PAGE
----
Galton seemed to have set out to measure things that other scientists weren’t measuring (perhaps because they were not so foolish as he was). He set out to measure things that were vague and amorphous and nebulous. And perhaps he just set out to measure things which could not be measured. He tried to do something that simply couldn’t be done. And as a consequence, all the ‘measurements’ are wrong. Because they’re not measurements.
One hallmark of pseudoscience is that it doesn’t make any progress. Has there been much progress in meteorology in the last 50 years? None that I’ve noticed. The forecasts are just as vague as they ever were. And just as likely to be wrong. And once smoking was identified as the ’cause’ of lung cancer 60 or more years ago, the amount of progress in lung cancer research has been approximately zero. No cure. No prevention. Nothing but ever-mounting hysteria.
For myself, I tend to think of pseudoscience as anything that isn’t physics, or firmly based on physics. As far as I’m concerned, all psychology is pseudoscience. All sociology is pseudoscience. A great deal of medicine is pseudoscience. And economics too. Along with astrology and numerology and all the other usual suspects. Pseudoscience is what happens when things can’t be measured. Or nobody knows what to measure. Physicists work in a narrow arena where they can measure things like mass and length and time with great accuracy. And they don’t use questionnaires. Never. But there are all sorts of things that physicists don’t know how to measure. So mostly they do the decent thing, and don’t try. But the pseudoscientists declare that they can measure them. And so the empire of science is surrounded by a hinterland of rival pseudosciences, like a beautiful city surrounded by slums.
It’s all still around. Including full-blown eugenics. This evening I was listening to Professor David Marsland, arguing that the mentally and morally unfit should be sterilised (Yes. And on the BBC too. Although they tried to keep him at a safe distance with their bargepoles. ). He is professor of Sociology and Health Sciences at Brunel University. And sociology is bollocks, of course. And so are the ‘health sciences’. And what’s “morally unfit” anyway? I bet that means that they smoke or drink or eat chocolate chip cookies. But, hey, good to know we have home-grown Nazis like this around, eh? And lots of them too, 60 years after we thought we’d defeated the Third Reich.
And that’s another feature of pseudoscience. The solutions are invariably drastic. The unfit must be sterilised or exterminated. Smoking must be banned everywhere. All the cattle must be shot. All the potential swine flu victims must be inoculated. Carbon dioxide must be eliminated. And they’re always massively destructive and wasteful and murderous and immoral. If nothing else, this alone is a pretty firm indicator that they haven’t a clue what they’re doing. The Precautionary Principle they wheel out really means this: we don’t know what we’re doing, so we’re going to totally overdo it. We don’t know how to boil an egg, but 14 hours should do the trick.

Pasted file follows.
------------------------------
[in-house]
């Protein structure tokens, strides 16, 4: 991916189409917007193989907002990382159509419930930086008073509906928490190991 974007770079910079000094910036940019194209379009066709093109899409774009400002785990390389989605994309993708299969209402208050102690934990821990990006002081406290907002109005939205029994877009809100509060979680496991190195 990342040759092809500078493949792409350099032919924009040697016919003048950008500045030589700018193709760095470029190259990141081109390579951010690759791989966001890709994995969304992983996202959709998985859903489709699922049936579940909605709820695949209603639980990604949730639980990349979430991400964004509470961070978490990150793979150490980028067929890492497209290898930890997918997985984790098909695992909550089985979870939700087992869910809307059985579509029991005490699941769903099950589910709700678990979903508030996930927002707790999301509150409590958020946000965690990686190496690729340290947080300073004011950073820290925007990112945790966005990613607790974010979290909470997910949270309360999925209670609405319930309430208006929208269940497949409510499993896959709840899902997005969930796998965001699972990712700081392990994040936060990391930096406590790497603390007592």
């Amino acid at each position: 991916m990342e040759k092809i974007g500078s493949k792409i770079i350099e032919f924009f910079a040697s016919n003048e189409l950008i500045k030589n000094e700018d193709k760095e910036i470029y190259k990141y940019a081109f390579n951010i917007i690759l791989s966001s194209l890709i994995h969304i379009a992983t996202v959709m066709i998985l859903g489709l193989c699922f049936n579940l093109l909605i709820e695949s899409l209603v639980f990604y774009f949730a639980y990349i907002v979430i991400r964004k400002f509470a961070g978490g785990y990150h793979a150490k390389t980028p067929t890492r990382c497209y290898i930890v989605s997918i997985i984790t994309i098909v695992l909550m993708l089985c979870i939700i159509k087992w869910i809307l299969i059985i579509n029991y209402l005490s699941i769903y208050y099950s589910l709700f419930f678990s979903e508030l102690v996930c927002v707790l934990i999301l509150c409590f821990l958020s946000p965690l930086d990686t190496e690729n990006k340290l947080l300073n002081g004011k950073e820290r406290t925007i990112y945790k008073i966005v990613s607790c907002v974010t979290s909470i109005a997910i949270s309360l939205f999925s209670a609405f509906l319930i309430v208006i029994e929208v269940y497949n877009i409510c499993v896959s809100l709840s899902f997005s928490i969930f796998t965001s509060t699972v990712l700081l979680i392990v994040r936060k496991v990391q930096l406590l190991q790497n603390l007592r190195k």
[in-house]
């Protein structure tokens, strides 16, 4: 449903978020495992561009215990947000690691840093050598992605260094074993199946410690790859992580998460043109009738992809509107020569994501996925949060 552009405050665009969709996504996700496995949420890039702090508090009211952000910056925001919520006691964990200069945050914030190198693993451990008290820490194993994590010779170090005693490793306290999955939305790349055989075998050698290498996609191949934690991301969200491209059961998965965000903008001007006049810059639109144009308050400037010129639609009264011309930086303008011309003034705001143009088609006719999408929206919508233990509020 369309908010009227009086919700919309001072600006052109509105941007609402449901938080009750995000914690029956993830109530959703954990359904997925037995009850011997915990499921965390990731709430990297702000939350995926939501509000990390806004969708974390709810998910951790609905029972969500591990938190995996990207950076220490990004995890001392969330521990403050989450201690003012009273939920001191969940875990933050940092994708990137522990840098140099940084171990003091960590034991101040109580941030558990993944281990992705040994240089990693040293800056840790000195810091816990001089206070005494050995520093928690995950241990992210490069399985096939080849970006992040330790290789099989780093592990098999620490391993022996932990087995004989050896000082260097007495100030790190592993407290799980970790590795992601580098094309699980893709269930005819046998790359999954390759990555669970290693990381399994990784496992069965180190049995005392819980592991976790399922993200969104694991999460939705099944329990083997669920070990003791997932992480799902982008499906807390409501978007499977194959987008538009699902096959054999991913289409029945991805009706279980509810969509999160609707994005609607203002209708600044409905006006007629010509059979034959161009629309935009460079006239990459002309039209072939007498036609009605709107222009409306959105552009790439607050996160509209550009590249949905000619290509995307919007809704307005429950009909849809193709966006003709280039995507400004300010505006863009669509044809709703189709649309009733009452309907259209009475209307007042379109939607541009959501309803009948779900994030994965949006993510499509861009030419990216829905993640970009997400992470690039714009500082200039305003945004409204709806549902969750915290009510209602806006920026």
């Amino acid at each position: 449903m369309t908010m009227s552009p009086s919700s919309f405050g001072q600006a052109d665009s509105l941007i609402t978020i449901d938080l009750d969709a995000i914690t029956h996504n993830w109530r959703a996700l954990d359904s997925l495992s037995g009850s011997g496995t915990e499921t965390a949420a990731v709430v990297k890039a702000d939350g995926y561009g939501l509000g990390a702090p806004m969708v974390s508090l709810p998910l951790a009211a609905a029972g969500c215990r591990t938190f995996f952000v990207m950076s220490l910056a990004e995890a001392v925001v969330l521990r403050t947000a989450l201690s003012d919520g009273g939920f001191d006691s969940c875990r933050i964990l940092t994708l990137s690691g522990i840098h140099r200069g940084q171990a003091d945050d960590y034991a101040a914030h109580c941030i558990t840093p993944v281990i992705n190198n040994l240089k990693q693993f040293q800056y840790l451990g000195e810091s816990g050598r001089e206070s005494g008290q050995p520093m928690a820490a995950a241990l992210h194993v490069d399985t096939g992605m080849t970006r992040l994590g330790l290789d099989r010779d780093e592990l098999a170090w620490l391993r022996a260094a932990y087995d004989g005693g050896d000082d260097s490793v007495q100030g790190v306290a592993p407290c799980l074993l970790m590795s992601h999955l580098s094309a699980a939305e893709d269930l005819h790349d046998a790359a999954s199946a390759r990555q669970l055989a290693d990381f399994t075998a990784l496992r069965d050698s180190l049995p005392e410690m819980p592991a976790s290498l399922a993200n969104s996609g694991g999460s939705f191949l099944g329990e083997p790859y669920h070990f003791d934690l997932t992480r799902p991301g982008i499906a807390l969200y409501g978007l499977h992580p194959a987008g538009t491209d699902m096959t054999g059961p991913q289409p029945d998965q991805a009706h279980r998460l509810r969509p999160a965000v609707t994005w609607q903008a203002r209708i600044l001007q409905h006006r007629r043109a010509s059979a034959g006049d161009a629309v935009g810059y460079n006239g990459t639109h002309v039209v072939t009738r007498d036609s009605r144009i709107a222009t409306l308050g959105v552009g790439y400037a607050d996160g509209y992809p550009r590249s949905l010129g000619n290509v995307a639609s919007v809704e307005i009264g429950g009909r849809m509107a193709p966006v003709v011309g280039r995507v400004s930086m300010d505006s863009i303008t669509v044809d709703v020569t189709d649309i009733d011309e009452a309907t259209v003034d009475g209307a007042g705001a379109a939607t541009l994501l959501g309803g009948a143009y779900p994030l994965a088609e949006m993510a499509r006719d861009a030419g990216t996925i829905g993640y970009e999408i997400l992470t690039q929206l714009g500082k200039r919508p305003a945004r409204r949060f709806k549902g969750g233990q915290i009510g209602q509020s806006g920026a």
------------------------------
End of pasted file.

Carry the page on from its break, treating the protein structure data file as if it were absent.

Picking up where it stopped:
The baleful influence of eugenics is everywhere. It falls particularly heavily on women. There’s a perfect size: 36-24-36. Anything more than that, and you’re “obese”. Anything less than that, and you’re “anorexic”. Women can’t win, trying to stay on the knife edge between obesity and anorexia. And the same is happening to men. The ideal man is now supposed to be loaded with muscle like Charles Atlas. Anything less, and he’s a weed, anything more and he’s a slob. And it’s entirely about appearances. Eugenics isn’t about health: it’s about what people look like. Mustn’t have a big nose like Jews. Mustn’t have a black skin. Mustn’t have pallid white skin either. Mustn’t be too fat. Or too thin. Must have plenty of head hair. But no underarm hair. Or nose hair. Mustn’t have a cigarette dangling out of your mouth. Must have perfect teeth, whiter than white. It’s utterly superficial. It’s really just fashion. Only failure to live up to its demands could mean extermination, or sterilisation. Which is why everybody tries so hard, I guess. Even to the point of serial cosmetic surgery. They don’t want to be exterminated because they’ve got a few wrinkles, or inappropriate leg hair.
* I just realised. The “eu” in eugenics is the same “eu” that’s in the European Union EU. And “eu” is Greek for “good”. Sorry. I’m slow this way.
And for chrissakes, there’s even an “eu” in pseudoscience.